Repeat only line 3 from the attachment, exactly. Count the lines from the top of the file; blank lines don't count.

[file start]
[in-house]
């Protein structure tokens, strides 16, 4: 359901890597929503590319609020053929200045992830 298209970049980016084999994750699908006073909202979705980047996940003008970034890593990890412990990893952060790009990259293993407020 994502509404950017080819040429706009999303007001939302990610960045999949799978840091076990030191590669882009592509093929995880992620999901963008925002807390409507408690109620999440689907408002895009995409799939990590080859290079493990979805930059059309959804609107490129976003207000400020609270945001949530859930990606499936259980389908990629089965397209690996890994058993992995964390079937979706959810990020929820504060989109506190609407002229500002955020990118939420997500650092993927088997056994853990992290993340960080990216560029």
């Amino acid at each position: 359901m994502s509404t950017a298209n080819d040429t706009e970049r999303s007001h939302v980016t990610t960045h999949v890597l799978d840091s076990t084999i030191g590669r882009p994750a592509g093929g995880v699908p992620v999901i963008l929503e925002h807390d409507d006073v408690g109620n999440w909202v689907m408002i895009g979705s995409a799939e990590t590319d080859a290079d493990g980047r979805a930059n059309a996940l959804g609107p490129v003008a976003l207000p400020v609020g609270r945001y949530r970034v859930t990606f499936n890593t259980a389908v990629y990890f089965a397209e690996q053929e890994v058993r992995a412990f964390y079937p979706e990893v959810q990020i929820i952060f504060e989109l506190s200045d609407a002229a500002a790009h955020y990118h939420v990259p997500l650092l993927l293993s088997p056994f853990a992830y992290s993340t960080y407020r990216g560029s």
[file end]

């Amino acid at each position: 359901m994502s509404t950017a298209n080819d040429t706009e970049r999303s007001h939302v980016t990610t960045h999949v890597l799978d840091s076990t084999i030191g590669r882009p994750a592509g093929g995880v699908p992620v999901i963008l929503e925002h807390d409507d006073v408690g109620n999440w909202v689907m408002i895009g979705s995409a799939e990590t590319d080859a290079d493990g980047r979805a930059n059309a996940l959804g609107p490129v003008a976003l207000p400020v609020g609270r945001y949530r970034v859930t990606f499936n890593t259980a389908v990629y990890f089965a397209e690996q053929e890994v058993r992995a412990f964390y079937p979706e990893v959810q990020i929820i952060f504060e989109l506190s200045d609407a002229a500002a790009h955020y990118h939420v990259p997500l650092l993927l293993s088997p056994f853990a992830y992290s993340t960080y407020r990216g560029s």